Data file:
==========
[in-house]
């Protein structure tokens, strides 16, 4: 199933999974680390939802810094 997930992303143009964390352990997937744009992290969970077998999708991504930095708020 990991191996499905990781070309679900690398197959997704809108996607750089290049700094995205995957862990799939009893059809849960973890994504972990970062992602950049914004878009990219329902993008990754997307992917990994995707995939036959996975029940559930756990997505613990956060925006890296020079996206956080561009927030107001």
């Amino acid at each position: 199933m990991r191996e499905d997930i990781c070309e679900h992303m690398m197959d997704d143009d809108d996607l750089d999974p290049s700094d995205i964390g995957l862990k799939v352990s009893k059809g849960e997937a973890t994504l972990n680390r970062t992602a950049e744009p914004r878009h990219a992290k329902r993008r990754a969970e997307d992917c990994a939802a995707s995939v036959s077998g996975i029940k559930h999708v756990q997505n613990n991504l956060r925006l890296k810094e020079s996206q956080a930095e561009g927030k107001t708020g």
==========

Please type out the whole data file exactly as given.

[in-house]
């Protein structure tokens, strides 16, 4: 199933999974680390939802810094 997930992303143009964390352990997937744009992290969970077998999708991504930095708020 990991191996499905990781070309679900690398197959997704809108996607750089290049700094995205995957862990799939009893059809849960973890994504972990970062992602950049914004878009990219329902993008990754997307992917990994995707995939036959996975029940559930756990997505613990956060925006890296020079996206956080561009927030107001």
């Amino acid at each position: 199933m990991r191996e499905d997930i990781c070309e679900h992303m690398m197959d997704d143009d809108d996607l750089d999974p290049s700094d995205i964390g995957l862990k799939v352990s009893k059809g849960e997937a973890t994504l972990n680390r970062t992602a950049e744009p914004r878009h990219a992290k329902r993008r990754a969970e997307d992917c990994a939802a995707s995939v036959s077998g996975i029940k559930h999708v756990q997505n613990n991504l956060r925006l890296k810094e020079s996206q956080a930095e561009g927030k107001t708020g």